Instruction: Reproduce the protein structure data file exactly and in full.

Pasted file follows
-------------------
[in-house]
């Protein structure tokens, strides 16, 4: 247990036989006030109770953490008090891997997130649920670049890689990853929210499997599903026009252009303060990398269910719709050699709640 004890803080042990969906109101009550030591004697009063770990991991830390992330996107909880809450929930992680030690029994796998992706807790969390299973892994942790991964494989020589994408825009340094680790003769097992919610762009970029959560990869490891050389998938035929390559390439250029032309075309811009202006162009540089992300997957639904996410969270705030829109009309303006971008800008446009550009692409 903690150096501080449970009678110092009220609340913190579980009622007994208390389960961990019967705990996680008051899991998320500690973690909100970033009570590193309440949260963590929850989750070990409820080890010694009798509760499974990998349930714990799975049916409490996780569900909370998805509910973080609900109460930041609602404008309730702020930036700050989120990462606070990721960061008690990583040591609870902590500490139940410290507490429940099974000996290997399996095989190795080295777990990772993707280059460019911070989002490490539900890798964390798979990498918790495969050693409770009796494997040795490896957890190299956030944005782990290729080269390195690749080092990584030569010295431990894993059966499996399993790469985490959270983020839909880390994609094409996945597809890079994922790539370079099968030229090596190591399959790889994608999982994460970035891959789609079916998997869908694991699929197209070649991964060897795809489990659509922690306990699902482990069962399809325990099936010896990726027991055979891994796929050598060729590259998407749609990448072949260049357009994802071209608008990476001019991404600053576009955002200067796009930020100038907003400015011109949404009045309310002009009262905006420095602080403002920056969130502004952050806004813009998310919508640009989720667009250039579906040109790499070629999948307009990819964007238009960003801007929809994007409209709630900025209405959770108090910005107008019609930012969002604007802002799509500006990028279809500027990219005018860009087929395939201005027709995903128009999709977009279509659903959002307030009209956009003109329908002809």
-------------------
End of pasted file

[in-house]
């Protein structure tokens, strides 16, 4: 247990036989006030109770953490008090891997997130649920670049890689990853929210499997599903026009252009303060990398269910719709050699709640 004890803080042990969906109101009550030591004697009063770990991991830390992330996107909880809450929930992680030690029994796998992706807790969390299973892994942790991964494989020589994408825009340094680790003769097992919610762009970029959560990869490891050389998938035929390559390439250029032309075309811009202006162009540089992300997957639904996410969270705030829109009309303006971008800008446009550009692409 903690150096501080449970009678110092009220609340913190579980009622007994208390389960961990019967705990996680008051899991998320500690973690909100970033009570590193309440949260963590929850989750070990409820080890010694009798509760499974990998349930714990799975049916409490996780569900909370998805509910973080609900109460930041609602404008309730702020930036700050989120990462606070990721960061008690990583040591609870902590500490139940410290507490429940099974000996290997399996095989190795080295777990990772993707280059460019911070989002490490539900890798964390798979990498918790495969050693409770009796494997040795490896957890190299956030944005782990290729080269390195690749080092990584030569010295431990894993059966499996399993790469985490959270983020839909880390994609094409996945597809890079994922790539370079099968030229090596190591399959790889994608999982994460970035891959789609079916998997869908694991699929197209070649991964060897795809489990659509922690306990699902482990069962399809325990099936010896990726027991055979891994796929050598060729590259998407749609990448072949260049357009994802071209608008990476001019991404600053576009955002200067796009930020100038907003400015011109949404009045309310002009009262905006420095602080403002920056969130502004952050806004813009998310919508640009989720667009250039579906040109790499070629999948307009990819964007238009960003801007929809994007409209709630900025209405959770108090910005107008019609930012969002604007802002799509500006990028279809500027990219005018860009087929395939201005027709995903128009999709977009279509659903959002307030009209956009003109329908002809």